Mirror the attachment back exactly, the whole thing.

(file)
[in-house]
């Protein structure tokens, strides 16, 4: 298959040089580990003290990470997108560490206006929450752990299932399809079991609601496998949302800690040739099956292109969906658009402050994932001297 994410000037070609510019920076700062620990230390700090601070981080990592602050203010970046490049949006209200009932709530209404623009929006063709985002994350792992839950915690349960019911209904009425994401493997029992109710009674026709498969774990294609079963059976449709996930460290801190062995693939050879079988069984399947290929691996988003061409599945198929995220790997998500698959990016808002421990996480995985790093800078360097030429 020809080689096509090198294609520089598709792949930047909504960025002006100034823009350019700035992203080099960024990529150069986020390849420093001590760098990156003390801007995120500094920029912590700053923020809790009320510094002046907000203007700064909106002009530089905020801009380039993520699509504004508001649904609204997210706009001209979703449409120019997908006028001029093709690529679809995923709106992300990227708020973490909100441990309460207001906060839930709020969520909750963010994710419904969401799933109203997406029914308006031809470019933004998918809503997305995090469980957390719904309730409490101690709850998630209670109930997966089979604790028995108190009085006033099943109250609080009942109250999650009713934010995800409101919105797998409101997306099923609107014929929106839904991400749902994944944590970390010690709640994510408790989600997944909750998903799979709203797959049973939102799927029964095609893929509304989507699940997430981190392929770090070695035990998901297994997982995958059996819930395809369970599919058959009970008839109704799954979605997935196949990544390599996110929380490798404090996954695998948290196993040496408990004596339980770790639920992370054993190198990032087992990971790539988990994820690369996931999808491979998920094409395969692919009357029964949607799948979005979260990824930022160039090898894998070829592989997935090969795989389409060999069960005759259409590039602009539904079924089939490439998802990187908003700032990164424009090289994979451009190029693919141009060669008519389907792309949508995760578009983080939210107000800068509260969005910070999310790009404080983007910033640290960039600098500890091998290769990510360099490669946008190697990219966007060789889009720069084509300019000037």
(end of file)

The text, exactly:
[in-house]
């Protein structure tokens, strides 16, 4: 298959040089580990003290990470997108560490206006929450752990299932399809079991609601496998949302800690040739099956292109969906658009402050994932001297 994410000037070609510019920076700062620990230390700090601070981080990592602050203010970046490049949006209200009932709530209404623009929006063709985002994350792992839950915690349960019911209904009425994401493997029992109710009674026709498969774990294609079963059976449709996930460290801190062995693939050879079988069984399947290929691996988003061409599945198929995220790997998500698959990016808002421990996480995985790093800078360097030429 020809080689096509090198294609520089598709792949930047909504960025002006100034823009350019700035992203080099960024990529150069986020390849420093001590760098990156003390801007995120500094920029912590700053923020809790009320510094002046907000203007700064909106002009530089905020801009380039993520699509504004508001649904609204997210706009001209979703449409120019997908006028001029093709690529679809995923709106992300990227708020973490909100441990309460207001906060839930709020969520909750963010994710419904969401799933109203997406029914308006031809470019933004998918809503997305995090469980957390719904309730409490101690709850998630209670109930997966089979604790028995108190009085006033099943109250609080009942109250999650009713934010995800409101919105797998409101997306099923609107014929929106839904991400749902994944944590970390010690709640994510408790989600997944909750998903799979709203797959049973939102799927029964095609893929509304989507699940997430981190392929770090070695035990998901297994997982995958059996819930395809369970599919058959009970008839109704799954979605997935196949990544390599996110929380490798404090996954695998948290196993040496408990004596339980770790639920992370054993190198990032087992990971790539988990994820690369996931999808491979998920094409395969692919009357029964949607799948979005979260990824930022160039090898894998070829592989997935090969795989389409060999069960005759259409590039602009539904079924089939490439998802990187908003700032990164424009090289994979451009190029693919141009060669008519389907792309949508995760578009983080939210107000800068509260969005910070999310790009404080983007910033640290960039600098500890091998290769990510360099490669946008190697990219966007060789889009720069084509300019000037």